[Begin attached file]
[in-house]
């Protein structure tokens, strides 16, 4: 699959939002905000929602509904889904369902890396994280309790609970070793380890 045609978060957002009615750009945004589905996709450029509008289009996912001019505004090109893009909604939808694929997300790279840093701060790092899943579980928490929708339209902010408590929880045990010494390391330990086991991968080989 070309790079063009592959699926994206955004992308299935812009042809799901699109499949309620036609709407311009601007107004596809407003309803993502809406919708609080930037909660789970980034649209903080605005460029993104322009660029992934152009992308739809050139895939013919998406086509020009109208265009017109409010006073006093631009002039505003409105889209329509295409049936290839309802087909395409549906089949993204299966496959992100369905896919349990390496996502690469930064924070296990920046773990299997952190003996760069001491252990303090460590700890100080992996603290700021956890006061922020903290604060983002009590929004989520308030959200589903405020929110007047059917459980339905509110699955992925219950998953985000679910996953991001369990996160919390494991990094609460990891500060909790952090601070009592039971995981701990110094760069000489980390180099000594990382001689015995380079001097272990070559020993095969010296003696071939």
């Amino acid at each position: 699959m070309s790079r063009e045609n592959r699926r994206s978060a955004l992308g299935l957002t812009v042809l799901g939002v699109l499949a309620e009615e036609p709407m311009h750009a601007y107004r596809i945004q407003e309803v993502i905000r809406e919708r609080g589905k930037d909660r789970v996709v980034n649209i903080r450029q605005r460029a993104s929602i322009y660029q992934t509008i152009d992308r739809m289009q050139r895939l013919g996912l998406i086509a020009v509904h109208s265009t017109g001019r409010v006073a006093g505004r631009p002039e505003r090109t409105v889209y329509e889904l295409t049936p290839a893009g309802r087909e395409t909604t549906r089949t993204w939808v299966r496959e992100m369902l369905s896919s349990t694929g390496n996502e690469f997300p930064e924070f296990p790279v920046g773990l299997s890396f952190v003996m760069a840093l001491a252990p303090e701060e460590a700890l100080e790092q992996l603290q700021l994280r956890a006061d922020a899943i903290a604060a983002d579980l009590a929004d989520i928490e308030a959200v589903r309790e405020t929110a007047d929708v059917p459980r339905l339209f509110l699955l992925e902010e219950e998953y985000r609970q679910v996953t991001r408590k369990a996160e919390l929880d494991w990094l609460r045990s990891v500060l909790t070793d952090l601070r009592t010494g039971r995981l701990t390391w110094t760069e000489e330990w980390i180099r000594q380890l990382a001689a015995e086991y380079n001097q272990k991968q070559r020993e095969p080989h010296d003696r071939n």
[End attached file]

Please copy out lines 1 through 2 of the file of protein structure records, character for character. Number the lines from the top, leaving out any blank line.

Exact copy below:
[in-house]
């Protein structure tokens, strides 16, 4: 699959939002905000929602509904889904369902890396994280309790609970070793380890 045609978060957002009615750009945004589905996709450029509008289009996912001019505004090109893009909604939808694929997300790279840093701060790092899943579980928490929708339209902010408590929880045990010494390391330990086991991968080989 070309790079063009592959699926994206955004992308299935812009042809799901699109499949309620036609709407311009601007107004596809407003309803993502809406919708609080930037909660789970980034649209903080605005460029993104322009660029992934152009992308739809050139895939013919998406086509020009109208265009017109409010006073006093631009002039505003409105889209329509295409049936290839309802087909395409549906089949993204299966496959992100369905896919349990390496996502690469930064924070296990920046773990299997952190003996760069001491252990303090460590700890100080992996603290700021956890006061922020903290604060983002009590929004989520308030959200589903405020929110007047059917459980339905509110699955992925219950998953985000679910996953991001369990996160919390494991990094609460990891500060909790952090601070009592039971995981701990110094760069000489980390180099000594990382001689015995380079001097272990070559020993095969010296003696071939």